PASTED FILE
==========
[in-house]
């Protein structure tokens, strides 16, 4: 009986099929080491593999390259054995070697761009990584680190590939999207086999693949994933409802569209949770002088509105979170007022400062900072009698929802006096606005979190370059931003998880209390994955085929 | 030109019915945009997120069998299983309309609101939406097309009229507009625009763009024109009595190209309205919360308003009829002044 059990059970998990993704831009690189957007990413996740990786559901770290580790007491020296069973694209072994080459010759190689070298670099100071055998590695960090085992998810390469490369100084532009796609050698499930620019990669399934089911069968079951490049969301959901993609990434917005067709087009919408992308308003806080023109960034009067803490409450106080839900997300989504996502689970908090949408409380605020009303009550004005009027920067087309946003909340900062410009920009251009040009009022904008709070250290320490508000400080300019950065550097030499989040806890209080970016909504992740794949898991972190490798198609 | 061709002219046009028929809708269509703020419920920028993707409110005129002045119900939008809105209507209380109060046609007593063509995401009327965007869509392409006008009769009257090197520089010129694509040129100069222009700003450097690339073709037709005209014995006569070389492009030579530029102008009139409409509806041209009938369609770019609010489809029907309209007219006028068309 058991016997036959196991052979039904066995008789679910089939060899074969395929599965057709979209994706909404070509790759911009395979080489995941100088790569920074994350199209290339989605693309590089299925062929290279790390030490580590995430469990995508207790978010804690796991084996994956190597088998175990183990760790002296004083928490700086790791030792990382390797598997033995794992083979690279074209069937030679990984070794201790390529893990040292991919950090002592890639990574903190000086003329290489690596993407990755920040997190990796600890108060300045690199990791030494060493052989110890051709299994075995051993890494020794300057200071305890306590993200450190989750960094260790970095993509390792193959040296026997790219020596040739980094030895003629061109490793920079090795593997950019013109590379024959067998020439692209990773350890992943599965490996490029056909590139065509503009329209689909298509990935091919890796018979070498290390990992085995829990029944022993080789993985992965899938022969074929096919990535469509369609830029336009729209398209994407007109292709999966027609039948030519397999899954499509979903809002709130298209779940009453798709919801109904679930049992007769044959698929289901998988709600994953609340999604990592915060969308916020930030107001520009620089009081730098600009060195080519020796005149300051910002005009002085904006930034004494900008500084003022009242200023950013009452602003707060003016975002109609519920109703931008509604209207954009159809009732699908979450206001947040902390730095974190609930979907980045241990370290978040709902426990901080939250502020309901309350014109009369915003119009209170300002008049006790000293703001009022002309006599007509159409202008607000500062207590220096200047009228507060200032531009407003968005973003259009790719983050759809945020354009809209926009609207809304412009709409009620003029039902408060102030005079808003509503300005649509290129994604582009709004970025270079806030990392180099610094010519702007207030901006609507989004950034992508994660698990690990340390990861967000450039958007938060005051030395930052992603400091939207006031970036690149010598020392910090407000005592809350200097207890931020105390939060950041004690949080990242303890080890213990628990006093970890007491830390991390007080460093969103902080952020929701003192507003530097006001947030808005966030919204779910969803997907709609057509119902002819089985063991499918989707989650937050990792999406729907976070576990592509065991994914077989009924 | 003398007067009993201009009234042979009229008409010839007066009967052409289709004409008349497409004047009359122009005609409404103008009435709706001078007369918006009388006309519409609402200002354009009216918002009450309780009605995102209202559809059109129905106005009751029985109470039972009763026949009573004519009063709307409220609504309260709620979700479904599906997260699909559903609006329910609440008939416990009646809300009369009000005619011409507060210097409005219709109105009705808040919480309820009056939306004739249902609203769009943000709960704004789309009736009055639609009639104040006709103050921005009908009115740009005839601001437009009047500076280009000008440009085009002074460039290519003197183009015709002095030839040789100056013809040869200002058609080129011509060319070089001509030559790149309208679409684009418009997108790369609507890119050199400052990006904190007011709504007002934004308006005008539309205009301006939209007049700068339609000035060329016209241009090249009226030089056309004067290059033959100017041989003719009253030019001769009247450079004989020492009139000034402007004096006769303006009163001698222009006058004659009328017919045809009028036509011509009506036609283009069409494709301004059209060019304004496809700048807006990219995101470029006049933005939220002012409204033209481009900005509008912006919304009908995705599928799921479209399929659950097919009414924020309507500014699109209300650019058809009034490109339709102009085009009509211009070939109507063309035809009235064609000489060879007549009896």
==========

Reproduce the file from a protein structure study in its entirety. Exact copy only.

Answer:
[in-house]
């Protein structure tokens, strides 16, 4: 009986099929080491593999390259054995070697761009990584680190590939999207086999693949994933409802569209949770002088509105979170007022400062900072009698929802006096606005979190370059931003998880209390994955085929 | 030109019915945009997120069998299983309309609101939406097309009229507009625009763009024109009595190209309205919360308003009829002044 059990059970998990993704831009690189957007990413996740990786559901770290580790007491020296069973694209072994080459010759190689070298670099100071055998590695960090085992998810390469490369100084532009796609050698499930620019990669399934089911069968079951490049969301959901993609990434917005067709087009919408992308308003806080023109960034009067803490409450106080839900997300989504996502689970908090949408409380605020009303009550004005009027920067087309946003909340900062410009920009251009040009009022904008709070250290320490508000400080300019950065550097030499989040806890209080970016909504992740794949898991972190490798198609 | 061709002219046009028929809708269509703020419920920028993707409110005129002045119900939008809105209507209380109060046609007593063509995401009327965007869509392409006008009769009257090197520089010129694509040129100069222009700003450097690339073709037709005209014995006569070389492009030579530029102008009139409409509806041209009938369609770019609010489809029907309209007219006028068309 058991016997036959196991052979039904066995008789679910089939060899074969395929599965057709979209994706909404070509790759911009395979080489995941100088790569920074994350199209290339989605693309590089299925062929290279790390030490580590995430469990995508207790978010804690796991084996994956190597088998175990183990760790002296004083928490700086790791030792990382390797598997033995794992083979690279074209069937030679990984070794201790390529893990040292991919950090002592890639990574903190000086003329290489690596993407990755920040997190990796600890108060300045690199990791030494060493052989110890051709299994075995051993890494020794300057200071305890306590993200450190989750960094260790970095993509390792193959040296026997790219020596040739980094030895003629061109490793920079090795593997950019013109590379024959067998020439692209990773350890992943599965490996490029056909590139065509503009329209689909298509990935091919890796018979070498290390990992085995829990029944022993080789993985992965899938022969074929096919990535469509369609830029336009729209398209994407007109292709999966027609039948030519397999899954499509979903809002709130298209779940009453798709919801109904679930049992007769044959698929289901998988709600994953609340999604990592915060969308916020930030107001520009620089009081730098600009060195080519020796005149300051910002005009002085904006930034004494900008500084003022009242200023950013009452602003707060003016975002109609519920109703931008509604209207954009159809009732699908979450206001947040902390730095974190609930979907980045241990370290978040709902426990901080939250502020309901309350014109009369915003119009209170300002008049006790000293703001009022002309006599007509159409202008607000500062207590220096200047009228507060200032531009407003968005973003259009790719983050759809945020354009809209926009609207809304412009709409009620003029039902408060102030005079808003509503300005649509290129994604582009709004970025270079806030990392180099610094010519702007207030901006609507989004950034992508994660698990690990340390990861967000450039958007938060005051030395930052992603400091939207006031970036690149010598020392910090407000005592809350200097207890931020105390939060950041004690949080990242303890080890213990628990006093970890007491830390991390007080460093969103902080952020929701003192507003530097006001947030808005966030919204779910969803997907709609057509119902002819089985063991499918989707989650937050990792999406729907976070576990592509065991994914077989009924 | 003398007067009993201009009234042979009229008409010839007066009967052409289709004409008349497409004047009359122009005609409404103008009435709706001078007369918006009388006309519409609402200002354009009216918002009450309780009605995102209202559809059109129905106005009751029985109470039972009763026949009573004519009063709307409220609504309260709620979700479904599906997260699909559903609006329910609440008939416990009646809300009369009000005619011409507060210097409005219709109105009705808040919480309820009056939306004739249902609203769009943000709960704004789309009736009055639609009639104040006709103050921005009908009115740009005839601001437009009047500076280009000008440009085009002074460039290519003197183009015709002095030839040789100056013809040869200002058609080129011509060319070089001509030559790149309208679409684009418009997108790369609507890119050199400052990006904190007011709504007002934004308006005008539309205009301006939209007049700068339609000035060329016209241009090249009226030089056309004067290059033959100017041989003719009253030019001769009247450079004989020492009139000034402007004096006769303006009163001698222009006058004659009328017919045809009028036509011509009506036609283009069409494709301004059209060019304004496809700048807006990219995101470029006049933005939220002012409204033209481009900005509008912006919304009908995705599928799921479209399929659950097919009414924020309507500014699109209300650019058809009034490109339709102009085009009509211009070939109507063309035809009235064609000489060879007549009896």